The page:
What inspired C.S. Lewis to name his imaginary world “Narnia?”


Walter Hooper, Advisor and Consultant to the literary estate of C.S. Lewis (and avid collector of Lewis artefacts) claimed that the name came from a map that Lewis had as a child, referring to the Italian town of Narni(a). Hooper evidently had the map in his possession.

"It will perhaps surprise you to hear that I spent a day (in Narni/Narnia) in October (1996). In fact, this was my second trip, as my godson and I were there first five years ago. C. S. Lewis came across the name 'Narnia' in a classical atlas he used as a boy, and continued to use it all his life. I have it now, and it's interesting to see that he underscored the name when he first saw it back in about 1914. In Italian Narnia is called 'Narni', and it's under that name that you will find it on modern maps.

Narnia and Narni

  • The above seems interesting, yet somewhat lacking, to me. Because Hooper appears to be somewhat suspect (see Lindskoog’s criticisms of this “amanuensis”), I would like to see the actual atlas for myself. Moreover, is Narni ever spelled “Narnia,” and was it spelled so in Lewis’s supposed map? Does Narni have anything reminiscent of Narnia, other than a similar sounding name? In Hooper’s story, he seems to be trying way too hard to equate both names, yet he never states directly that Lewis told him about this equation. And, how would he know that Lewis underscored this around 1914? – ferjsoto42yahoocom Mar 4 at 9:14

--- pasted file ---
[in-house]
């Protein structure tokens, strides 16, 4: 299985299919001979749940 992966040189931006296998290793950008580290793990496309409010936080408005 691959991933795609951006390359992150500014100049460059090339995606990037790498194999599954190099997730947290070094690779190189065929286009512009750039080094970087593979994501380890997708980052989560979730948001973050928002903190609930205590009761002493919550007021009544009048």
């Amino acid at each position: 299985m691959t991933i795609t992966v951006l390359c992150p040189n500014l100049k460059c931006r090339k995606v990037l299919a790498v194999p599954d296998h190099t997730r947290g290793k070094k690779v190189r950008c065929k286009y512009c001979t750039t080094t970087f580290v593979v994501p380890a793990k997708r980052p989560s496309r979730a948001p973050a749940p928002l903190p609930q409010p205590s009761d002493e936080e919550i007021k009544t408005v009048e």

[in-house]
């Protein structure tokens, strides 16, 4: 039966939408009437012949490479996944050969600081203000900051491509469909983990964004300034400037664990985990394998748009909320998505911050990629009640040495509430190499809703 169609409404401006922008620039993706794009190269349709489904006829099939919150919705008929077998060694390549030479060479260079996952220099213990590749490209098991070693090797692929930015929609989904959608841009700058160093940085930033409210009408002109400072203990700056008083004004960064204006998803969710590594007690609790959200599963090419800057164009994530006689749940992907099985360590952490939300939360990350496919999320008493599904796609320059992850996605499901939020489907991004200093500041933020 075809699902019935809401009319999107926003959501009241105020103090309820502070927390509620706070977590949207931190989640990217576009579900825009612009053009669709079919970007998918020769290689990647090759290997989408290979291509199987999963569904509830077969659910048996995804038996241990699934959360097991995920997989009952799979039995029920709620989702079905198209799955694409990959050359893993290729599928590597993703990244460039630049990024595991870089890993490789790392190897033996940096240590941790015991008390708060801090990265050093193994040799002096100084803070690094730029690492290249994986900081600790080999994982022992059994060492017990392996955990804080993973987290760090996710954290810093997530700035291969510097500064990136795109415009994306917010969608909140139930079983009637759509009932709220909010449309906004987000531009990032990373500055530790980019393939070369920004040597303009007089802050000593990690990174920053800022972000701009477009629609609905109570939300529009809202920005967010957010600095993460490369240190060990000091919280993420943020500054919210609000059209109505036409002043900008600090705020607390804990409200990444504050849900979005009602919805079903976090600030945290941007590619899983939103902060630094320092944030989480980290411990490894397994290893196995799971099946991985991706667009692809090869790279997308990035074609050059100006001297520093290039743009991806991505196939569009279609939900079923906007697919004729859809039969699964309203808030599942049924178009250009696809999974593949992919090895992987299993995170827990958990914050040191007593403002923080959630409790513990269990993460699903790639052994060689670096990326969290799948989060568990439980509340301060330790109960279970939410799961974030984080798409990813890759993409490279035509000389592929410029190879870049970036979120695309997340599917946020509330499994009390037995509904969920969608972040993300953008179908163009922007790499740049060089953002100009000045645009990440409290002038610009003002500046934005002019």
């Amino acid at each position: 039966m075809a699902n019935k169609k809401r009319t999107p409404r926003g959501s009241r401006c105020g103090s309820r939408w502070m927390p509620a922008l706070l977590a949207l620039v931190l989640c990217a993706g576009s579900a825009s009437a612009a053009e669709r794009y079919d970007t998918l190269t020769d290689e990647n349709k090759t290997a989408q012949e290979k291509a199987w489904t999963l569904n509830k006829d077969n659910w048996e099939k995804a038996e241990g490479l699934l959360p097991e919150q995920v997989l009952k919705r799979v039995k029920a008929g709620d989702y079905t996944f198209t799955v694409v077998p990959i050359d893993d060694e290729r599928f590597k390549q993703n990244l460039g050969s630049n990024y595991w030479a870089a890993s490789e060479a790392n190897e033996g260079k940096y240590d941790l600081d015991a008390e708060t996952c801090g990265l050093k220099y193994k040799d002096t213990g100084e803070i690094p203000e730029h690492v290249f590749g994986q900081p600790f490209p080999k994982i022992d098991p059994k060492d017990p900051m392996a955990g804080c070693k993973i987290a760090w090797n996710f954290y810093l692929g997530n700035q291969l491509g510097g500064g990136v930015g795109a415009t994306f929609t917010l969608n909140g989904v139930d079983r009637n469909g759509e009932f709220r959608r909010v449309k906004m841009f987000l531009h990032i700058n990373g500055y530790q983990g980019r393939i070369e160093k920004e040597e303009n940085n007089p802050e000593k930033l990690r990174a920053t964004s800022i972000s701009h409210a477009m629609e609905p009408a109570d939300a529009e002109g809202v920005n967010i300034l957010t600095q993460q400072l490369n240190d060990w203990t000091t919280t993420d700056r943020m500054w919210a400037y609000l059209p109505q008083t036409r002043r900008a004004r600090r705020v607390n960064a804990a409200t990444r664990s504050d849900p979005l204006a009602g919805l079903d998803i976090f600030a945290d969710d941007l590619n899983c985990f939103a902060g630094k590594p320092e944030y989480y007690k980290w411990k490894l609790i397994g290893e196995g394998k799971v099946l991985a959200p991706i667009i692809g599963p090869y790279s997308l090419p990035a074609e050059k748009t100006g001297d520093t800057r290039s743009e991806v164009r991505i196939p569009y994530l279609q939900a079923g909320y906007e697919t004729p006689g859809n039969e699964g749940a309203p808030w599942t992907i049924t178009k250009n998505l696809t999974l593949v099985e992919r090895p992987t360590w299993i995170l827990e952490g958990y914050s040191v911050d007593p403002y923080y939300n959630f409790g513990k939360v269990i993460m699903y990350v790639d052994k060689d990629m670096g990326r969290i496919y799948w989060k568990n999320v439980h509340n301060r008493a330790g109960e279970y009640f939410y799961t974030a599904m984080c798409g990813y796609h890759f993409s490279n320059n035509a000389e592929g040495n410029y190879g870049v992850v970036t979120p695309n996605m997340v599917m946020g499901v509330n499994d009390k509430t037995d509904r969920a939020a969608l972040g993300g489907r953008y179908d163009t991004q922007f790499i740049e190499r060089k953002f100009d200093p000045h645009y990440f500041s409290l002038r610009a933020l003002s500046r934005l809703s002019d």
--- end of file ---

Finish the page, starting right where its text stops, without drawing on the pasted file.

• @ferjsoto42yahoocom - If you look at the comment directly above yours, you can see a reproduction map of Italy with the original Latin names, including Narnia – Valorum Mar 4 at 9:18
  • Thank you. , This helps to make the case for the possible Narni-Narnia link. – ferjsoto42yahoocom Mar 4 at 9:26
  • The modern name of Narni is also likely named after the river Nera that flows nearby. It was called Nar in Roman times. Nar I have heard means "something that flows" although I have not been able to confirm it. – Bjorn Eriksson Mar 4 at 9:53

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